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Gov. Steve Beshear promised support for industries in Shelby County during his visit to the community Wednesday. Beshear, who spoke to a group of about seventy local business people at a luncheon at Claudia Sanders Dinner House, said there is no higher priority in his office than supporting Kentucky's industries and helping to create new jobs.
Currently, manufacturing employs close to 13.5 percent of Kentucky's workforce and makes up 18.7 percent of the states GNP. Because of these statistics, Beshear said encouraging new companies to move into the state and satisfying the needs of the companies that are here is very important.
"Creating jobs for our state is what its all about," he said.
While the state is actively trying to recruit new companies to move here, Beshear said encouraging existing companies to expand is a top priority.
"We can create a lot more jobs faster by working with existing companies," he said.
Kevin Derbin, vice president and general manager of Alcan Packaging, said Alcan's Shelbyville operation has expanded four times because of the favorable conditions in the state. His company has had several options for expanding across the U.S., but he said Shelby County's quality of workforce and location make it the ideal place to expand.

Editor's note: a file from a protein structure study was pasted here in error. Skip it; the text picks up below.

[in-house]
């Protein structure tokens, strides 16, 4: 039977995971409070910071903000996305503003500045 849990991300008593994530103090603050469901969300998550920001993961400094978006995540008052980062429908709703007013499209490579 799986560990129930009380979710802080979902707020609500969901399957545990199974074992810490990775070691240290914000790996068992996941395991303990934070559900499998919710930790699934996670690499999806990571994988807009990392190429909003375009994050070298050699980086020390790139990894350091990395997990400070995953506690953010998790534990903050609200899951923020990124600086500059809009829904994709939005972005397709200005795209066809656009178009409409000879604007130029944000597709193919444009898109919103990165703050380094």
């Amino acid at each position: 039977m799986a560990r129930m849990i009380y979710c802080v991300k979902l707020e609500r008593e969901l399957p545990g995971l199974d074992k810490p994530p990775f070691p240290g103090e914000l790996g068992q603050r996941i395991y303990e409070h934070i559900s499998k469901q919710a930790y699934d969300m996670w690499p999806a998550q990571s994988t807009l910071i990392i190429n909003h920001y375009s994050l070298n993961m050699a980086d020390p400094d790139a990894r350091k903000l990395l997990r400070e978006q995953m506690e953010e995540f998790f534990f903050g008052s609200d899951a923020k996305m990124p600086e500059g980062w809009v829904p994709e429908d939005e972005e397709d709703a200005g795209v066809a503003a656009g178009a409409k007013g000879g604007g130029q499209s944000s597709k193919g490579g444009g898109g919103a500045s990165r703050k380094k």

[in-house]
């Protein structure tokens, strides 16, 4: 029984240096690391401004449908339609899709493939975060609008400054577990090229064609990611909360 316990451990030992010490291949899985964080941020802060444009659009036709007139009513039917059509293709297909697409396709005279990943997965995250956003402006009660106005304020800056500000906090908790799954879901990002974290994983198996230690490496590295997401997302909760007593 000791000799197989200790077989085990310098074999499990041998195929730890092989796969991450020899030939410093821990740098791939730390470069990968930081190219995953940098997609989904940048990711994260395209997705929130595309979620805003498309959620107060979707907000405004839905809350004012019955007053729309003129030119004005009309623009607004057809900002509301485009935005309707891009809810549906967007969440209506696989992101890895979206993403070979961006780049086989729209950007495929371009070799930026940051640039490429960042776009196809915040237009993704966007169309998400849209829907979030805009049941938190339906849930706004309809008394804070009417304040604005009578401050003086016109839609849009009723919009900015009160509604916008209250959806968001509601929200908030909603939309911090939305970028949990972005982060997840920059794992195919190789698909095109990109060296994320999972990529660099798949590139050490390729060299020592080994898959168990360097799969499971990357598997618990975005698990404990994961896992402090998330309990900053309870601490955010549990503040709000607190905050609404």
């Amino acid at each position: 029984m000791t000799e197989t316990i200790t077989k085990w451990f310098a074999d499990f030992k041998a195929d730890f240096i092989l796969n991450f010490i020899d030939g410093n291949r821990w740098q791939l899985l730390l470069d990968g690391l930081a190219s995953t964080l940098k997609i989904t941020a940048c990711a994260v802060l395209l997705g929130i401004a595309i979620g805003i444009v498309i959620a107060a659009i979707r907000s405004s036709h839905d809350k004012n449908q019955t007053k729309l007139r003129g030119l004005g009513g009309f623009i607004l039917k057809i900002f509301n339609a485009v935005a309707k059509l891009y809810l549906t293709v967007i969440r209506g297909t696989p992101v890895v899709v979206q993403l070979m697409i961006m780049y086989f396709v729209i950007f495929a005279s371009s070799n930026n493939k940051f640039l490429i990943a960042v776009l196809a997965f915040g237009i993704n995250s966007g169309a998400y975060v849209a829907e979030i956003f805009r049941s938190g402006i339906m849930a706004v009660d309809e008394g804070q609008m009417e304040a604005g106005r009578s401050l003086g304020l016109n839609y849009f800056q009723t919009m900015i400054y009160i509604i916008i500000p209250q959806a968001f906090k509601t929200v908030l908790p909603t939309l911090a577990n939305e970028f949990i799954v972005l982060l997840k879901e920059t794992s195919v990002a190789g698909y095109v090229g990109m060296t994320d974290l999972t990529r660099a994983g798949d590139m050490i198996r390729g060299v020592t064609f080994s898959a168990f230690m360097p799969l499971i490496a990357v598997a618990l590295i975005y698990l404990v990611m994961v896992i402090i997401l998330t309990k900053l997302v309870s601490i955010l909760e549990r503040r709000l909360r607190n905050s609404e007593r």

Beshear named Alcan as a local example of what he hopes will happen across the state.
The governor's visit to community came in conjunction with the announcement of a new local manufacturing association in the community. The creation of Shelby County Associated Industries will help promote local manufacturing businesses and give them a voice in public policy decisions.
Bobby Hudson, president and CEO of the Industrial Foundation, said the association will promote cooperation between members and will lobby for legislation that is beneficial to manufacturing, industrial and mercantile interests.
Hudson said he couldn't think of a better way to announce the start of the new group than to have the governor speak on the importance of industry.
The association of local industries was in existence in the community several years ago, but was dissolved. Hudson said the time is right for the association to be revived.
Beshear noted that he has seen such associations benefit communities across the state. Along with providing members networking opportunities, the association will also be a great place to share ideas, he said.
"By meeting with one another you learn how people with problems similar to yours are handling those problems," he said.
If any local industries are interested in being involved, please contact 502-633-7501.